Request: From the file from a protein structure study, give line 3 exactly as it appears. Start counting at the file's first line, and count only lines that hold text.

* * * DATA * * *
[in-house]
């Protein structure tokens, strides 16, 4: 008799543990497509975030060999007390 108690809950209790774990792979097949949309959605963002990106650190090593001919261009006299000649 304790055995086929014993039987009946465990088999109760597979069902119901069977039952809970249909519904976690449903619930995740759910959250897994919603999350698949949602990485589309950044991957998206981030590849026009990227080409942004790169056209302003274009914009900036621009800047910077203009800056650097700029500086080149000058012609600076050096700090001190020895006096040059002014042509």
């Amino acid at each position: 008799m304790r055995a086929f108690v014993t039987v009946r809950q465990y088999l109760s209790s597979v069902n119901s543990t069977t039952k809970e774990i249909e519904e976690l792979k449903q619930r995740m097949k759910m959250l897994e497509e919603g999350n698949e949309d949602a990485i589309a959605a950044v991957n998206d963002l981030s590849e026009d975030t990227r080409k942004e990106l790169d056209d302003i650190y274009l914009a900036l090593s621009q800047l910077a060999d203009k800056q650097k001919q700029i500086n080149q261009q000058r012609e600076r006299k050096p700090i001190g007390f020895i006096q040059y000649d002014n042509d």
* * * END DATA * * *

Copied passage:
């Amino acid at each position: 008799m304790r055995a086929f108690v014993t039987v009946r809950q465990y088999l109760s209790s597979v069902n119901s543990t069977t039952k809970e774990i249909e519904e976690l792979k449903q619930r995740m097949k759910m959250l897994e497509e919603g999350n698949e949309d949602a990485i589309a959605a950044v991957n998206d963002l981030s590849e026009d975030t990227r080409k942004e990106l790169d056209d302003i650190y274009l914009a900036l090593s621009q800047l910077a060999d203009k800056q650097k001919q700029i500086n080149q261009q000058r012609e600076r006299k050096p700090i001190g007390f020895i006096q040059y000649d002014n042509d």